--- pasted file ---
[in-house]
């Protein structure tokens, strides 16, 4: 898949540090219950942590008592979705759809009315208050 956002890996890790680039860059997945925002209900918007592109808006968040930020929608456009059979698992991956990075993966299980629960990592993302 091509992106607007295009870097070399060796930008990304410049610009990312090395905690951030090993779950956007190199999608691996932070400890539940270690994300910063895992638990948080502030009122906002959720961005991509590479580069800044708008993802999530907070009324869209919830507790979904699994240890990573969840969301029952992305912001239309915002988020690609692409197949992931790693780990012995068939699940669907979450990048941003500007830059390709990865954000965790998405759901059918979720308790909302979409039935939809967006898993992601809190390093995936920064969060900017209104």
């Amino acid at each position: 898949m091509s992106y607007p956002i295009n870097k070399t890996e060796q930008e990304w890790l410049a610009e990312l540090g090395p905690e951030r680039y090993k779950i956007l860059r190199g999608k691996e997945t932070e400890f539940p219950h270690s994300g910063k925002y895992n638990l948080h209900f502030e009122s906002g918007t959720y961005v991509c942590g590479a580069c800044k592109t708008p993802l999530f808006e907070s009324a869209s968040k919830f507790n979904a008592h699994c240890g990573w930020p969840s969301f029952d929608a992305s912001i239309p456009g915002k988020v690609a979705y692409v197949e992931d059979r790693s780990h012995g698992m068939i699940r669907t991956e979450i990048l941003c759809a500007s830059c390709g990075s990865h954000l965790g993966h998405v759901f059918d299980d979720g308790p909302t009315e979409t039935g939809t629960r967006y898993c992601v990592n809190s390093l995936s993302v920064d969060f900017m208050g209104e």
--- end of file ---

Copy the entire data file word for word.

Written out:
[in-house]
């Protein structure tokens, strides 16, 4: 898949540090219950942590008592979705759809009315208050 956002890996890790680039860059997945925002209900918007592109808006968040930020929608456009059979698992991956990075993966299980629960990592993302 091509992106607007295009870097070399060796930008990304410049610009990312090395905690951030090993779950956007190199999608691996932070400890539940270690994300910063895992638990948080502030009122906002959720961005991509590479580069800044708008993802999530907070009324869209919830507790979904699994240890990573969840969301029952992305912001239309915002988020690609692409197949992931790693780990012995068939699940669907979450990048941003500007830059390709990865954000965790998405759901059918979720308790909302979409039935939809967006898993992601809190390093995936920064969060900017209104």
């Amino acid at each position: 898949m091509s992106y607007p956002i295009n870097k070399t890996e060796q930008e990304w890790l410049a610009e990312l540090g090395p905690e951030r680039y090993k779950i956007l860059r190199g999608k691996e997945t932070e400890f539940p219950h270690s994300g910063k925002y895992n638990l948080h209900f502030e009122s906002g918007t959720y961005v991509c942590g590479a580069c800044k592109t708008p993802l999530f808006e907070s009324a869209s968040k919830f507790n979904a008592h699994c240890g990573w930020p969840s969301f029952d929608a992305s912001i239309p456009g915002k988020v690609a979705y692409v197949e992931d059979r790693s780990h012995g698992m068939i699940r669907t991956e979450i990048l941003c759809a500007s830059c390709g990075s990865h954000l965790g993966h998405v759901f059918d299980d979720g308790p909302t009315e979409t039935g939809t629960r967006y898993c992601v990592n809190s390093l995936s993302v920064d969060f900017m208050g209104e």